Economy

₹80,000-cr cut in off-balance sheet borrowing may be an optical illusion

Radhika Merwin | Updated on July 07, 2019 Published on July 07, 2019

Slashing of FCI borrowings by ₹87,000 crore may have to be made up before fiscal year-end

On the face of it, the Centre appears to have slashed its extra-budgetary resources for the current fiscal year, as against what was pegged in the interim Budget. Given that the Centre’s increasing reliance on off-balance sheet borrowings to fund its expenditure over the past two to three years has been drawing a lot of attention, the steep reduction may have offered some comfort.

But a closer look at ministry-wise numbers suggests that the Centre could well resort to higher off-balance borrowings to meet its expenditure by the end of the fiscal year — the steep reduction in the Budget being nothing more than an optical treat.

Internal and Extra Budgetary Resources (IEBR) constitute funds raised by Central public sector enterprises by way of profits, loans and equity. IEBR is kept out of the fiscal deficit calculation. Over the past three years, IEBR has been moving up substantially, implying that the government is increasingly using its off-budget borrowings through public sector agencies to avoid showing such borrowings in its own books.

In the interim Budget, the overall expenditure through resources of public enterprises (IEBR), had been estimated at ₹6.17 lakh crore for FY20.

In the recently announced Budget, this amount has shrunk significantly, by nearly ₹80,000 crore to ₹5.37 lakh crore.

 

 

Where it has been slashed

Given that the off-balance sheet borrowing pegged for the current fiscal is the lowest since FY18 — when it first started to shoot up — it should ideally offer some comfort.

But the reduction has been solely due to the lowering of about ₹87,000 crore in extra budgetary borrowings in one particular department — The Department of Food and Public Distribution.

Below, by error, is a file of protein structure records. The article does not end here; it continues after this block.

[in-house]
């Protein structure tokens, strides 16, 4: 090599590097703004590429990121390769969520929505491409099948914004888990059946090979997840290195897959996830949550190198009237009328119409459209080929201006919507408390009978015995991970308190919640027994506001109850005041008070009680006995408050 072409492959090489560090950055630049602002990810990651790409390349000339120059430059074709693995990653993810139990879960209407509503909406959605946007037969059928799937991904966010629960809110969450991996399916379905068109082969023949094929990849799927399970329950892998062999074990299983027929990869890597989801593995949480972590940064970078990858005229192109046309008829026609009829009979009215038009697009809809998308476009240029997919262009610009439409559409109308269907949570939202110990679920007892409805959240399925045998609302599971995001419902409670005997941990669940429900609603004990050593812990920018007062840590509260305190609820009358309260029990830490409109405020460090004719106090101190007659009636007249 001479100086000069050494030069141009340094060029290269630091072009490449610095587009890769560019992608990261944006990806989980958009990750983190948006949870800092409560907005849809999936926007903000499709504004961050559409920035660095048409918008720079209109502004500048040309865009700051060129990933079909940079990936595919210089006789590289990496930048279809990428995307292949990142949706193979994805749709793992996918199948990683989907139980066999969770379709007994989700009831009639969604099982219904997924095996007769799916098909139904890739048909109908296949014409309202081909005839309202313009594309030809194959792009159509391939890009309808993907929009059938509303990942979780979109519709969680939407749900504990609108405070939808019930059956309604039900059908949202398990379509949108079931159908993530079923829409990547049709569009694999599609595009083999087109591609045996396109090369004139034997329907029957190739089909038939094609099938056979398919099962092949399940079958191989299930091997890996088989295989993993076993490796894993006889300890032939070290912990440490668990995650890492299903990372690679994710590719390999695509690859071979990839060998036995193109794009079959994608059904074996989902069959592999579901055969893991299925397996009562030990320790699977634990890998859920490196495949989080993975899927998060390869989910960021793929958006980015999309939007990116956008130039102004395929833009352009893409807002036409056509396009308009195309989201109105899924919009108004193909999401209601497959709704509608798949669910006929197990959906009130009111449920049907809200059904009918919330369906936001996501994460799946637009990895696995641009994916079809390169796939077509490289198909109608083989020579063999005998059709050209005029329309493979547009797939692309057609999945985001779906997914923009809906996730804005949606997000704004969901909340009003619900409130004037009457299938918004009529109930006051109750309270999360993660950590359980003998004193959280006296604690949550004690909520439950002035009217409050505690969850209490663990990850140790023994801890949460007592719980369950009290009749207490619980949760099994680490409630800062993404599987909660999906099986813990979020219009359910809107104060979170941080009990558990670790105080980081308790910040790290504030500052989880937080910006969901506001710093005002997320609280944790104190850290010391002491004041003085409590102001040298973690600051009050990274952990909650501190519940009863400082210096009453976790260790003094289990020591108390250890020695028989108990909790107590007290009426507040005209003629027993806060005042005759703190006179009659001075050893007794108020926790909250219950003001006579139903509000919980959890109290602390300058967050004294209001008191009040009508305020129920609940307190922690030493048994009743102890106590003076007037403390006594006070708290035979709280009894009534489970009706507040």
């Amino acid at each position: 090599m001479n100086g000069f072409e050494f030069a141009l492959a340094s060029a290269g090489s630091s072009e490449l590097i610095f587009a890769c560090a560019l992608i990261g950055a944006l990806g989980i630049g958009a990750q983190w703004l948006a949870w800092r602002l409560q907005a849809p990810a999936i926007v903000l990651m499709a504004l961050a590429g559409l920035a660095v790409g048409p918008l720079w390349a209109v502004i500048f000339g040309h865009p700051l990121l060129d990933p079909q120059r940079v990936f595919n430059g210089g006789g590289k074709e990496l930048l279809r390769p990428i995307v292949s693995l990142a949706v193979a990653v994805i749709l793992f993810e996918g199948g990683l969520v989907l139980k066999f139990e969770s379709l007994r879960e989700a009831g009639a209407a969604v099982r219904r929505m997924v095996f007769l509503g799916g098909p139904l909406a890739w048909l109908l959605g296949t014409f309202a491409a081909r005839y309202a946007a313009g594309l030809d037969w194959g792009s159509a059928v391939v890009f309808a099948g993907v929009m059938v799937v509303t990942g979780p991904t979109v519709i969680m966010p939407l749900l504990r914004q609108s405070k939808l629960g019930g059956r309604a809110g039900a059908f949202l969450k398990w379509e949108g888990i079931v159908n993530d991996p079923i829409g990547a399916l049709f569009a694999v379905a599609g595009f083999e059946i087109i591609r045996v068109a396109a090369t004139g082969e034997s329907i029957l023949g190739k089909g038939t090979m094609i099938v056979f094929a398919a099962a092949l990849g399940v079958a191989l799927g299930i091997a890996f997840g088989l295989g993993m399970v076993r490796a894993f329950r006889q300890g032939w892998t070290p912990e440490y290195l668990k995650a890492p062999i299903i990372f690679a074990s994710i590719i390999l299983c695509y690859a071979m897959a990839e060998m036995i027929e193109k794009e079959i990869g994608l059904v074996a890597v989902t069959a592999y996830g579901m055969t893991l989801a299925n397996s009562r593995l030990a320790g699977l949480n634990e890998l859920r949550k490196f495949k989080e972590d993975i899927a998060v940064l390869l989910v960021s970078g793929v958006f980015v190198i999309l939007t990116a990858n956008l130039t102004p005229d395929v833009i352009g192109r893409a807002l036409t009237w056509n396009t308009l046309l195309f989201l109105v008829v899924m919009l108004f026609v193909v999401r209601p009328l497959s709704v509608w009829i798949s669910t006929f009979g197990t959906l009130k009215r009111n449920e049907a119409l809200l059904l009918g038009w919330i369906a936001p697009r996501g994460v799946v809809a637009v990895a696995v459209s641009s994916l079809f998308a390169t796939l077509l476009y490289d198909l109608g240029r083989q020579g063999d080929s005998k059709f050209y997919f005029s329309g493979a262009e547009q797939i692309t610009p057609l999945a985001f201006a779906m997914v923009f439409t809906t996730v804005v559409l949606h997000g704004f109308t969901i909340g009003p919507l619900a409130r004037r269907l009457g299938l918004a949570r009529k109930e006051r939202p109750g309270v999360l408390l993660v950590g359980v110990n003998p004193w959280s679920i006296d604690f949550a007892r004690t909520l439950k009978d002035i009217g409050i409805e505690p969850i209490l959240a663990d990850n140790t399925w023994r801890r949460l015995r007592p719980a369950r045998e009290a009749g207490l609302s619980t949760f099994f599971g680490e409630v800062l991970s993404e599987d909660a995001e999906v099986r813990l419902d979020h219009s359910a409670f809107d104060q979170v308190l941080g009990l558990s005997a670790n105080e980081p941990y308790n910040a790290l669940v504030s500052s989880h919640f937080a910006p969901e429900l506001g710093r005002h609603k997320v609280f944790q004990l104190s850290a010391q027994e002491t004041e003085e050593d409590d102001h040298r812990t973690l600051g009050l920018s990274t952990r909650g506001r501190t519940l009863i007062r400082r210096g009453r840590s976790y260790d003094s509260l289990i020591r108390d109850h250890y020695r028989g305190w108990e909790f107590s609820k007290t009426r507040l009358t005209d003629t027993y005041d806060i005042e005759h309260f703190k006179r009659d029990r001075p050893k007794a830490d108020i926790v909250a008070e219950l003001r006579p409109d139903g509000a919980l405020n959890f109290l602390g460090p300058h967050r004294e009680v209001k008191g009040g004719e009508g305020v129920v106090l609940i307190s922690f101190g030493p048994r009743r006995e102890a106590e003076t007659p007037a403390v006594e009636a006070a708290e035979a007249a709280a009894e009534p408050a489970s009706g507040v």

From ₹1.78 lakh crore projected in the interim Budget, expenditure for the current fiscal for the department through resources of public enterprises, has been crimped to about ₹90,400 crore in the recent Budget.

This essentially pertains to the borrowings made by the Food Corporation of India. Since FY17, FCI has been borrowing from the National Small Savings Fund (NSSF) to make good the shortfall in the food subsidy due by the Centre. The total outstanding loan of FCI from NSSF stood at ₹1.91 lakh crore in FY19, according to the latest information available on the FCI website.

The drastic cut in the extra-budgetary resources of the FCI in the Budget vis-à-vis that pencilled in in the interim Budget, implies that the Centre hopes to pay for the food subsidy out of its budgetary resources.

Fiscal constraints

But a major portion of the Centre’s reduction in revenue expenditure in FY19 (per the Controller General of Accounts’ provisional actual figures) had come from crimping on food subsidies. In FY19 too, given that the Centre was not able to foot the budgeted subsidy, FCI had to take additional loans.

The total food subsidy stood at about ₹1.7 lakh crore for FY19, which has been upped to ₹1.84 lakh crore in FY20. Given the fiscal constraints in the current fiscal year, it is likely that the Centre would find it difficult to pay the entire food subsidy out of its budgetary resources. The FCI may well end up taking an additional loan to make up for the shortfall.

 

 

Hence, overall off-balance sheet borrowings could shoot up by the end of the year.

It is possible that the Centre is keeping this buffer handy, in case it fails to meet its budgeted targets on the receipts front. Moving part of the food subsidy below the line once again may just do the trick on the fiscal arithmetic.

Published on July 07, 2019
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